I’ve made some additional adds to my blogroll and links. First a belated welcome to Jim Beeghley whose blog, “Teaching the Civil War with Technology” has not only a strong premise but some terrific posts.
And thanks to Alex Rose over at The History Man blog for a lead to British History Online. This is an impressive site with some great information including primary sources. I’ve added it under a new category titled History Sites of Merit.
Belatedly, I want to mention that I’ve received a pre-publication copy of Noah Andre Trudeau’s Southern Storm: Sherman’s March to the Sea, which I’ll hope to provide a full review of before too long. At first blush, it appears to be an excellent read.
Since this book falls into the category of Civil War Campaigns, I’ve added a shelf in my virtual bookstore to accommodate it which you can find here.
As a student of military history, one of the many things that I find so fascinating about Sherman’s march is that its destructive power encourages its consideration as “total war” a la Clausewitz. Can’t wait to dig in to this one.
For those of you in the Chicago area, Mr. Trudeau’s publisher Harper Collins, indicates that he will be publicizing his book at the following on Thursdays.
Thursday, September 11, 2008
05:00 PM – 07:30 PM
PRITZKER MILITARY LIBRARY
2nd FL 610 N Fairbanks Court Chicago, IL 60611
Continuing my series on “Manet and the American Civil War,” (see posts 1 here, 2 here), in post 3 here, I introduced Captain Semmes of the C.S.S. Alabama, the target of U.S.S. Kearsarge in the waters off of Cherbourg France in 1864. This post provides background on the Kearsarge and her captain, John A. Winslow.
As of March 4, 1961, the U.S. Navy possessed ninety vessels, twenty-one of which were being overhauled of those remaining only twenty-four were in commission. U.S. Navy Secretary Gideon Welles needed many more than that to blockade a coastline 3,500 miles long. Welles therefore launched an ambitious program of acquisition and construction. U.S.S. Kearsarge was one of the steam sloops that he ordered to be built. It was roughly 198 feet long, 34 feet across, and displaced 1,550 tons, third-rate in the navy’s classification system. Construction began on June 17, 1861.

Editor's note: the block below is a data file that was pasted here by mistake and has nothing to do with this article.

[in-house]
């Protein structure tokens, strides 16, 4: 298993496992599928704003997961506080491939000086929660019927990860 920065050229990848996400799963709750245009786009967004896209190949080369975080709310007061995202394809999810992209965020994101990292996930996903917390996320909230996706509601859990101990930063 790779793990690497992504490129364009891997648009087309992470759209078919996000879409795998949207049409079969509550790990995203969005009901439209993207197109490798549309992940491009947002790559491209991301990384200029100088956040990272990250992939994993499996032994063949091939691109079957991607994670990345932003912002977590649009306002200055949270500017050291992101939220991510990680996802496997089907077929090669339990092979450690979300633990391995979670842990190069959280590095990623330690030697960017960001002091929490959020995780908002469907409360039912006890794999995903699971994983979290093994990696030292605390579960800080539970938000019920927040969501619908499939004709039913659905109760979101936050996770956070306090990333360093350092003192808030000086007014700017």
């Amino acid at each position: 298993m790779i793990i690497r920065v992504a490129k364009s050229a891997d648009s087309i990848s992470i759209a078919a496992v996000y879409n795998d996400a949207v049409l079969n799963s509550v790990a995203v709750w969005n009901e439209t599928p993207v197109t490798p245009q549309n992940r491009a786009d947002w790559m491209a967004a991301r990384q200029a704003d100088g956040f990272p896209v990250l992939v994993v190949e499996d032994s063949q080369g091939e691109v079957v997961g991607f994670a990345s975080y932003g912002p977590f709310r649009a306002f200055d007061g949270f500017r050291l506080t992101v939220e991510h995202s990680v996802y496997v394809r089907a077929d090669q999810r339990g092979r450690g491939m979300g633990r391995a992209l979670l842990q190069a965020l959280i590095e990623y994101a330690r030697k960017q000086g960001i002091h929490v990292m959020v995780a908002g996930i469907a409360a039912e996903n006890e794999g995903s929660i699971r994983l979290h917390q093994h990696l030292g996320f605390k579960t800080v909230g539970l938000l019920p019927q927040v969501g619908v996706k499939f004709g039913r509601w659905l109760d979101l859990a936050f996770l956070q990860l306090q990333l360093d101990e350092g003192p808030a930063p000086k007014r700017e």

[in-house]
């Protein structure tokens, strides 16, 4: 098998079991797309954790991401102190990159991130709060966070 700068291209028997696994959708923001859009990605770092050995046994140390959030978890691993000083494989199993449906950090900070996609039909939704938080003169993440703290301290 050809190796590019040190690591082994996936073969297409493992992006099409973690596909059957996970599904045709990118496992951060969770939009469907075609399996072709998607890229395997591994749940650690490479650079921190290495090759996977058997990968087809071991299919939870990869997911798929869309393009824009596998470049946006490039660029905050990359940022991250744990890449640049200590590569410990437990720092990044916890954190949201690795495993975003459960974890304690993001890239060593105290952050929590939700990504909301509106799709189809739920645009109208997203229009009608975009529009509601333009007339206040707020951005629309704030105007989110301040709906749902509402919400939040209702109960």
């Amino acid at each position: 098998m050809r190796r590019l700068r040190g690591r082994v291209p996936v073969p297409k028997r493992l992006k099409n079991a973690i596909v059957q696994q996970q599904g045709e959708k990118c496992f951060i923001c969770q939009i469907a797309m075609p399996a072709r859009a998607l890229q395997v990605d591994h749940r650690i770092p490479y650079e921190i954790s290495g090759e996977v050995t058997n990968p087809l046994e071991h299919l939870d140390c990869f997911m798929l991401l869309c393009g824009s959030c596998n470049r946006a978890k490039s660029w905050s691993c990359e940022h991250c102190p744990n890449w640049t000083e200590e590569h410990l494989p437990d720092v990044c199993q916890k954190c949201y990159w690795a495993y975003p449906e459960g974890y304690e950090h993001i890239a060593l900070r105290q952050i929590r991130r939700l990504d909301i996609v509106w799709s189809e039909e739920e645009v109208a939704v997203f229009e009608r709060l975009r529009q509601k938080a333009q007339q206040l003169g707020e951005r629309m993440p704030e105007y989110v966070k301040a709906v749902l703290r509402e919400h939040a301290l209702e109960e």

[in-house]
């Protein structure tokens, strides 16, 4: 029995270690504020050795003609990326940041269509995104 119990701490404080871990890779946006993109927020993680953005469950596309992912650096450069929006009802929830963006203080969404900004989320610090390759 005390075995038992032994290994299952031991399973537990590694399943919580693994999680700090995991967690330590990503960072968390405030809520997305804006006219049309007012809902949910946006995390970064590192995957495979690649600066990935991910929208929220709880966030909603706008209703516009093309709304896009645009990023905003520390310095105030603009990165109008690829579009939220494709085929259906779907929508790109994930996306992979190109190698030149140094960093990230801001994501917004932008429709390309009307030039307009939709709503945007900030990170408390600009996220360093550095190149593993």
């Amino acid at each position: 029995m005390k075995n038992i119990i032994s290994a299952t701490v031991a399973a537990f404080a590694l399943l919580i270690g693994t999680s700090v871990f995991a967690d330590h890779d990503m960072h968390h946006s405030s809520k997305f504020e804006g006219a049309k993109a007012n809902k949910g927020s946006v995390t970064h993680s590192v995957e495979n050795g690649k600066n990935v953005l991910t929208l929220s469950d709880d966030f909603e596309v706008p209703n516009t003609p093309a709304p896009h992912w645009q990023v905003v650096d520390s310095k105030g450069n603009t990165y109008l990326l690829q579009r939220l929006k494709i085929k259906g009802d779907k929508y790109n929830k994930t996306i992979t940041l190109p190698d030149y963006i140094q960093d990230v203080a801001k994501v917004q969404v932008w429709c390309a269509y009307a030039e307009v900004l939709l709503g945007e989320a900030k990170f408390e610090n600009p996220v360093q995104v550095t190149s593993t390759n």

The U.S.S. Kearsarge “was a Mohican class steam sloop of war, and was built at the Portsmouth Navy Yard, Kittery, Maine. She was commissioned in January 1862 and almost immediately deployed to European waters, where she spent nearly three years searching for Confederate raiders.” 
Her captain was John Ancrum Winslow (1811 – 1873), appointed in April of 1863 and given the task of patrolling European waters for Confederate raiders. He had begun his career as a midshipman in 1827 and saw action in the Mexican War and along the Mississippi during the Civil War.
In the next post, the sea battle between the U.S.S. Kearsarge and the C.S.S. Alabama.
Dave Rosenthal, the Sunday and Readership Editor for the Baltimore Sun, asked me to contribute to a discussion of Civil War Books on their book blog, Read Street. I’m up for any opportunity to talk about books. Check out my recommendations and those of fellow commentators here.